Impressive 30Y Auction Sees Solid Foreign Demand, No Tail

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by Tyler Durden
Thursday, Jan 11, 2024 - 06:22 PM

After yesterday's mediocre 10Y auction, which in turn followed a stellar 3Y, moments ago we also got the first sale of long duration when the Treasury auctioned off $21BN in a 29-Y, 10-Month reopening. The 30Y auction was solid and went off without a glitch: it stopped at a high yield of 4.229%, down from 4.344% in December and the lowest since August. It also stopped through the 4.230% by a paltry 0.1 basis point, the smallest possible margin; this was the second consecutive tail for the tenor and followed 5 prior tails.

The bid to cover was 2.37, down from 2.43 but right on top of the six-auction average 2.39%.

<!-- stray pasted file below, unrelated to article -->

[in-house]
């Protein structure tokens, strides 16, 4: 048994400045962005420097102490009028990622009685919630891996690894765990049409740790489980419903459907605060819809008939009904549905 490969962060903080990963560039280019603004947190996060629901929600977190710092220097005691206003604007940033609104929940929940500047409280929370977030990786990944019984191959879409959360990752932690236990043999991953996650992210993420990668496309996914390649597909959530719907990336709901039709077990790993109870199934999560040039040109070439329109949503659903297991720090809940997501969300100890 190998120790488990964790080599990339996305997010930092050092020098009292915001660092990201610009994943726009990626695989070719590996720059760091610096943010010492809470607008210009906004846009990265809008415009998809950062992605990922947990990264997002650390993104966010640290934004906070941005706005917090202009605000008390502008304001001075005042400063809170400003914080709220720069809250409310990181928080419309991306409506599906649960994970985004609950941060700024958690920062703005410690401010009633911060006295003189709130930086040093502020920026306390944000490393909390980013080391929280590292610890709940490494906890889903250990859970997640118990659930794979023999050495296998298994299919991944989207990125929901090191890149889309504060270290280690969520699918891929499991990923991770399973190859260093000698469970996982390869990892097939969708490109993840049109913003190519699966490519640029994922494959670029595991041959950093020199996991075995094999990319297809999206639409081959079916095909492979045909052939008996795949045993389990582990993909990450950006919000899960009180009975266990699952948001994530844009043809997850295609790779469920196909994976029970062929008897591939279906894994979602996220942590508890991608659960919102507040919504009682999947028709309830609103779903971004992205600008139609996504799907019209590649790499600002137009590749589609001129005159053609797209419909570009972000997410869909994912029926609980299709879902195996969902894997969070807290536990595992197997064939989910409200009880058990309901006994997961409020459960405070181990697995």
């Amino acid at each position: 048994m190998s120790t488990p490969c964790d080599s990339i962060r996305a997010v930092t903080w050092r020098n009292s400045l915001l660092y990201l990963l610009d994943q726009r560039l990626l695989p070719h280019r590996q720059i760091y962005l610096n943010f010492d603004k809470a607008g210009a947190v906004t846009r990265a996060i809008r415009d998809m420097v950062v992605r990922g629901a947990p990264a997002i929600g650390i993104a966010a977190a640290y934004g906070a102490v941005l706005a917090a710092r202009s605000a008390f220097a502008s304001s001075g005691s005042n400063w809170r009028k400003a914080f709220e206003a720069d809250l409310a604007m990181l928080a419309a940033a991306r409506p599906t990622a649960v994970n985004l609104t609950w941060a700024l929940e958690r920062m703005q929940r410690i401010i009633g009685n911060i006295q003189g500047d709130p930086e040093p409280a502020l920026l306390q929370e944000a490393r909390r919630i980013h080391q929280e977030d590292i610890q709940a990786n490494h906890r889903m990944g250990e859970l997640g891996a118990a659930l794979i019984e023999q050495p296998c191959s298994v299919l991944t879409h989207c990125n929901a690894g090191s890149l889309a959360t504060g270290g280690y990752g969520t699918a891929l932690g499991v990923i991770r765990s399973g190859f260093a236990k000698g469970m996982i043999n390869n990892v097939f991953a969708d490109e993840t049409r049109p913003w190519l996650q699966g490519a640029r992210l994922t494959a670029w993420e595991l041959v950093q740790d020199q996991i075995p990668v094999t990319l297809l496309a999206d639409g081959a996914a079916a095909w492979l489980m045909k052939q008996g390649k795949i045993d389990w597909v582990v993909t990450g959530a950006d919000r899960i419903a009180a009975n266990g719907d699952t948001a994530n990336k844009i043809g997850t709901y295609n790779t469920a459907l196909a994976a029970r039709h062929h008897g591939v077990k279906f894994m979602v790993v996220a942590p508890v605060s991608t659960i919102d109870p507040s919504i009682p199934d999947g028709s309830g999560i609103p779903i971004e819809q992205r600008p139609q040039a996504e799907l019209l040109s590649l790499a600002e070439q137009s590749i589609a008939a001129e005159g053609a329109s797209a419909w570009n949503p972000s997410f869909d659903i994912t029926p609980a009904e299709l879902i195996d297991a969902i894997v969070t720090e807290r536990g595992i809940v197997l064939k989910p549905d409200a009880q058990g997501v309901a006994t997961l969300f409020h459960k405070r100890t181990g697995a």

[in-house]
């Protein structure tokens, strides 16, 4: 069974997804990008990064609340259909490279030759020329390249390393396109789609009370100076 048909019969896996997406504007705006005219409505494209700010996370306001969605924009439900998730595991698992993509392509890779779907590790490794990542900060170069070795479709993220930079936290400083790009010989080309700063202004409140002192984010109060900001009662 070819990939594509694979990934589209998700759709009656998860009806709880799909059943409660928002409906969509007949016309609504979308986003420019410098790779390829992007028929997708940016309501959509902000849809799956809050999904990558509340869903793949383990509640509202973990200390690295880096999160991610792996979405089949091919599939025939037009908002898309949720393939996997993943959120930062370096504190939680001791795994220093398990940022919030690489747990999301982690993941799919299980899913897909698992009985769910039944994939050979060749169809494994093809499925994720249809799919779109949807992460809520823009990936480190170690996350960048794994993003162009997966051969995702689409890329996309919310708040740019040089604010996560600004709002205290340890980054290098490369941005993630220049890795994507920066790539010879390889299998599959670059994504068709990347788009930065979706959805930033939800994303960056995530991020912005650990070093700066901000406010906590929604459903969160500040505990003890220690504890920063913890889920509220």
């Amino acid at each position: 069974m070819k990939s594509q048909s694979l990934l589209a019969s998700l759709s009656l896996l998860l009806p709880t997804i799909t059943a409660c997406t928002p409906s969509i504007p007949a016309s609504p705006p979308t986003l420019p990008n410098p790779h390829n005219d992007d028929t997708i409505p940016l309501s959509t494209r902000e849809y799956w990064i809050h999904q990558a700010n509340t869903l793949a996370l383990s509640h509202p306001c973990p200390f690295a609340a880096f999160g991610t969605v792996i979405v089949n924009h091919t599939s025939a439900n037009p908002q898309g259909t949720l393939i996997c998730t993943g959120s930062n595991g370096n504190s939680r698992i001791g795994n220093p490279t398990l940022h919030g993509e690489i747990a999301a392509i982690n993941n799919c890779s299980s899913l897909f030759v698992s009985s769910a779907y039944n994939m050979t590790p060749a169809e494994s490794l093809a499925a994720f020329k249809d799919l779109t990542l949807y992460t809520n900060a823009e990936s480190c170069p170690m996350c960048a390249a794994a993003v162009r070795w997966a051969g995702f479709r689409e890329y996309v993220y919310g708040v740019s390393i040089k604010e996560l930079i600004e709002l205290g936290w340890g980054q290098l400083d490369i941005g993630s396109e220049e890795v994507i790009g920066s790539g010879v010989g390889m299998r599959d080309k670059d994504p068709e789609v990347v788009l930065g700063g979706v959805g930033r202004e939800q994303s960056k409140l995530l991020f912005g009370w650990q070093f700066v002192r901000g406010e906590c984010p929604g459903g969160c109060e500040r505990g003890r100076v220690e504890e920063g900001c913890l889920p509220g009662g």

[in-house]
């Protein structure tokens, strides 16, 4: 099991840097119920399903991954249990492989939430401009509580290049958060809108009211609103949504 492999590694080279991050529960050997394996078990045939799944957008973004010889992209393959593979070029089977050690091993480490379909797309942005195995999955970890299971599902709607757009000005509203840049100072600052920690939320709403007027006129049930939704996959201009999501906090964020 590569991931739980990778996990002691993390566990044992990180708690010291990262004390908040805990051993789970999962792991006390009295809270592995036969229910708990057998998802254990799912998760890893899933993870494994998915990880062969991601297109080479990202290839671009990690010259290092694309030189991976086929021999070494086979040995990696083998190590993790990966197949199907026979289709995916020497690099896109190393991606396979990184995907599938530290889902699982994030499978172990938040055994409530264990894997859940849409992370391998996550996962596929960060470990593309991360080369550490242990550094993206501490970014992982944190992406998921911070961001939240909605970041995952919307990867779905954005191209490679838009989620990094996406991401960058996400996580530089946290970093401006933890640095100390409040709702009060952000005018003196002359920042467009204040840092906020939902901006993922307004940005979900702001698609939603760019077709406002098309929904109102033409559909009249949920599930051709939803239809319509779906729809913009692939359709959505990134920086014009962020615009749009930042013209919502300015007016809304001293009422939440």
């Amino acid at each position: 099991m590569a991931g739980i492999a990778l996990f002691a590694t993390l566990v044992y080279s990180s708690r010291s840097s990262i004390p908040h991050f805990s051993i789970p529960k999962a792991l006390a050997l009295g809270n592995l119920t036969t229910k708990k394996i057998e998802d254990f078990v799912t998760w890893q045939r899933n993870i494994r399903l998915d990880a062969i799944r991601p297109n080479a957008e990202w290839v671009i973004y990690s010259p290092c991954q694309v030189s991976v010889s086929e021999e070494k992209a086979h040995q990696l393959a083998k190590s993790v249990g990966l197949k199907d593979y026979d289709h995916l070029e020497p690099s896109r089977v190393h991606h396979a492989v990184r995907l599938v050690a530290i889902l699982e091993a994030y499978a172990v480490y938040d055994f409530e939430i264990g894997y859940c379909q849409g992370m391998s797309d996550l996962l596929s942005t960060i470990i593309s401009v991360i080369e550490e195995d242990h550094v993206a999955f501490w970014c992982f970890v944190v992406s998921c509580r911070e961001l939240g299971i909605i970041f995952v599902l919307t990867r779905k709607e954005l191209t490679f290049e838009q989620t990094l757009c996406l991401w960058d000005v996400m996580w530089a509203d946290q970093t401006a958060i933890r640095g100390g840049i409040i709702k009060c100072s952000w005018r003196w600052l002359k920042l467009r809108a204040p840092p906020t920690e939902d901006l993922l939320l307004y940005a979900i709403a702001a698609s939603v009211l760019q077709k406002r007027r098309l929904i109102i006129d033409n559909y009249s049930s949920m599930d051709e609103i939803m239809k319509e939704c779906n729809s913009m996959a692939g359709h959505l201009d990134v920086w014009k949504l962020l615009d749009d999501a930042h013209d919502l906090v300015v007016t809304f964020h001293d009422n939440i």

The internals were even stronger with Indirects awarded 67.8% on behalf of foreign buyers; and with Directs awarded 17.7%, Dealers were left holding on to 14.5% of the auction, the smallest since August 2023.

Overall, this was a solid auction, perhaps thanks to the modest post-CPI concession which moved the entire yield curve wider, and the market reaction was subdued with 10Y yields trading around 4.03% both before and after the auction results were announced. The question is when does the market realize that there is a near record $2 trillion in duration coming just around the corner, and when do bond buyers stage another strike.